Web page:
• CAPITAL

The proportion of the money invested by the borrower in her/his own business also play an important role in the consideration of the risk of credit. The owner of a company must have his/her capital invested in the firm before a bank decides to risk in its investment. Capital is the proprietor’s investment in his / her company that he/she is at a risk of losing if the business turned out to be unsuccessful. 

Undercapitalization is one of the main reason for the failure of new companies & though there is no fixed amount that the owner ought to receive in the business until he/she is eligible for commercial credit, but the 4th part of the company funds are the expected to be financed by the owners. And almost in every case, any principal that will own > 10% of the company is required to sign a personal guarantee for the business debt.

  • CONDITIONS

Conditions, hereby, are referred to as the overall assessment of the current economic environment & the objective of the credit. While taking a decision to accept credit, economic conditions that are unique to the business sector who has applied for the loan & the country’s economic factors. While in a time of economic growth, a a growing enterprise is more likely to get the loan approved than if the its business sector is deteriorating & the economy is unpredictable.

The loan objective also plays an important factor i.e if the business plans to invest the loaned amount into business by acquiring assets or expanding its market, then it has more chances of approval than if it were to use for more expenses. 

Typical factors that are considered in this evaluation step includes: the strength & the level of competition, market size and its attractiveness, dependence on changes in consumer tastes & preferences, concentration of customers or suppliers, length of time in business, & any relevant social, economic, or political forces that have the potential to impact the business.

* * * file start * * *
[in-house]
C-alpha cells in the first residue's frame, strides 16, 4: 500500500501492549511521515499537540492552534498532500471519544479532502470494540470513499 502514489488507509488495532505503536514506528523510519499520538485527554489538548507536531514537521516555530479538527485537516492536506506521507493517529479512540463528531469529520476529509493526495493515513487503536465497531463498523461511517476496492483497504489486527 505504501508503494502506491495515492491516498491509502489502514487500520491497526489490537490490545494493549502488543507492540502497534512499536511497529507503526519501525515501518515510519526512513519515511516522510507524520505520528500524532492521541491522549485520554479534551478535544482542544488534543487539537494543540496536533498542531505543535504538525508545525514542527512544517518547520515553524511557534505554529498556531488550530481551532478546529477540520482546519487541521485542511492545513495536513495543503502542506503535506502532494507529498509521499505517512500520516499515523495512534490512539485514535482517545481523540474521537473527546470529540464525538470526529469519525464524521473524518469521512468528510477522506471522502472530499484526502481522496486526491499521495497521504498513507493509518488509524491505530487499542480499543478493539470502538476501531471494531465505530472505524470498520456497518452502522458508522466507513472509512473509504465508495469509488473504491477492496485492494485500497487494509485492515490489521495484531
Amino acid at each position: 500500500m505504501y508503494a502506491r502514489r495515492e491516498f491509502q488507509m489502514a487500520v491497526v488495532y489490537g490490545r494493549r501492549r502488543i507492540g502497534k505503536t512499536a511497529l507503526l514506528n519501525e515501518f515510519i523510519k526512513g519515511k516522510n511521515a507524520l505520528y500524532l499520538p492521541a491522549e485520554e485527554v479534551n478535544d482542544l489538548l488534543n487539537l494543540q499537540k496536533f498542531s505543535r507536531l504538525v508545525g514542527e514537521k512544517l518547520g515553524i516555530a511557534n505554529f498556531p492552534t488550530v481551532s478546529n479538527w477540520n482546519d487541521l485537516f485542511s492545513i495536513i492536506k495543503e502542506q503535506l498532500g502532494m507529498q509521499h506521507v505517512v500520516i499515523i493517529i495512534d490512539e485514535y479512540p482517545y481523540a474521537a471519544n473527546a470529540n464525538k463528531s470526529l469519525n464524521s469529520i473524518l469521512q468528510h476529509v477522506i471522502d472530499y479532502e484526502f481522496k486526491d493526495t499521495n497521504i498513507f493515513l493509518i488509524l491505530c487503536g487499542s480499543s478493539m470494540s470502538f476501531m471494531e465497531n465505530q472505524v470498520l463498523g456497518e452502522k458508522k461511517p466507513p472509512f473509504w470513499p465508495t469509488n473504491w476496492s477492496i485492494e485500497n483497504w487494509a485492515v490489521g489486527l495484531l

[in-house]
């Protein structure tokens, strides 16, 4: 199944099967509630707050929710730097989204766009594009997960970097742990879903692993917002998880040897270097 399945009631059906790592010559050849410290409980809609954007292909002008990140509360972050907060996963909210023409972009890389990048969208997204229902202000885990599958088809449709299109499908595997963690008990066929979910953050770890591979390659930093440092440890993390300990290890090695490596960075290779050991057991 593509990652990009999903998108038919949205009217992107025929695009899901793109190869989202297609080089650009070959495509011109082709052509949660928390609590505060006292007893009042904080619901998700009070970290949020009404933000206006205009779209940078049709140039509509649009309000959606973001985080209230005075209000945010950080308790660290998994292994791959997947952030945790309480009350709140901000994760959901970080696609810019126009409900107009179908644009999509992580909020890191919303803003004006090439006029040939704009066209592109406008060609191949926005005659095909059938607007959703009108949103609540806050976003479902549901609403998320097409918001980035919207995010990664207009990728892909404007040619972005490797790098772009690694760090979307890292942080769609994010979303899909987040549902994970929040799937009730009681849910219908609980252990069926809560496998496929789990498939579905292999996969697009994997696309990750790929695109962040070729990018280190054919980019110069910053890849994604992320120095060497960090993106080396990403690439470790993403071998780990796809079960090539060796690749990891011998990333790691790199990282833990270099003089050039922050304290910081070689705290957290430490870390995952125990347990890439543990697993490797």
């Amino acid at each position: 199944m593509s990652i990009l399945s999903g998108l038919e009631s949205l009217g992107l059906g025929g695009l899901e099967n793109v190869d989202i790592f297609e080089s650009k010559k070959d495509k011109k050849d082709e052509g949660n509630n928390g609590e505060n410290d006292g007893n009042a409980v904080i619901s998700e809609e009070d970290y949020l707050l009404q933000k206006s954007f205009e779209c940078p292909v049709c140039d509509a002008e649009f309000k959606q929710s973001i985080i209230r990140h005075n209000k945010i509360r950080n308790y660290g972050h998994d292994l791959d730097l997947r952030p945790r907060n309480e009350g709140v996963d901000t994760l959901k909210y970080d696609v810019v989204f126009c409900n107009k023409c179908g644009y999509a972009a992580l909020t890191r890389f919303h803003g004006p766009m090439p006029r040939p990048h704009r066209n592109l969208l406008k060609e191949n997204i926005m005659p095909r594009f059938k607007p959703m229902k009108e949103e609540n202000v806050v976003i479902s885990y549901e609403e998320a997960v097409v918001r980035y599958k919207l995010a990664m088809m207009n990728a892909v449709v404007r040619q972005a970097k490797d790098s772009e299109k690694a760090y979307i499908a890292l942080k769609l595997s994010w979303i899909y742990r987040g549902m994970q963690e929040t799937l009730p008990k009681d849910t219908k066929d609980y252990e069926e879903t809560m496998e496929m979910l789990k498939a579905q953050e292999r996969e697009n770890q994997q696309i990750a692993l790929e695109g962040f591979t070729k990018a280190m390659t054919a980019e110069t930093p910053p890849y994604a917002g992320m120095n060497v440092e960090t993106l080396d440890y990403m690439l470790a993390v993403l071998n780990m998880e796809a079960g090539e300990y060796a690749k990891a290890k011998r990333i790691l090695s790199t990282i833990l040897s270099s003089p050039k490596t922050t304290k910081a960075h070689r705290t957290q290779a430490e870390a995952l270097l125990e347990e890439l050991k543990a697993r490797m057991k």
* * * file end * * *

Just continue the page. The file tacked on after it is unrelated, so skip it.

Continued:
• COLLATERAL

Collateral is the security which a bank or a lender uses to get the repayment of its loan if the borrower fails to repay it on time. The collateral could be borrowers’ heavy equipment, stocks, receivable accounts, & other assets. While for the individuals’ borrowers it’s their personal assets such as his/her home or automobiles: cars, scooters by providing a personal guarantee on a business loan, that means the lender can sell the borrowers’ personal items to satisfy any outstanding amount that might not get repaid. 

Collateral is considered a “secondary” source of repayments, as banks just want cash as a repayment of their loans & not the sale of business assets.

Financial institutions will generally advance < 80% of valid accounts receivable.

 

  • CASH FLOW

Cash flow is referred to the borrower’s profits over its operation cost which the the borrower has incurred over a fixed period. 

 

Thus, above are the 6 Cs of Credit that are seen/checked/assessed/considered when under scrutiny. They are highly considered when providing loans of big amounts while in lending small amounts of money, the general eligibility depends largely on personal & business credit scores. 

There are some ratios also when an applicant is considered for the loan approval such as Fixed obligation to income ratio (FOIR), Installment to income ratio (IIR) and Loan to cost ratio etc.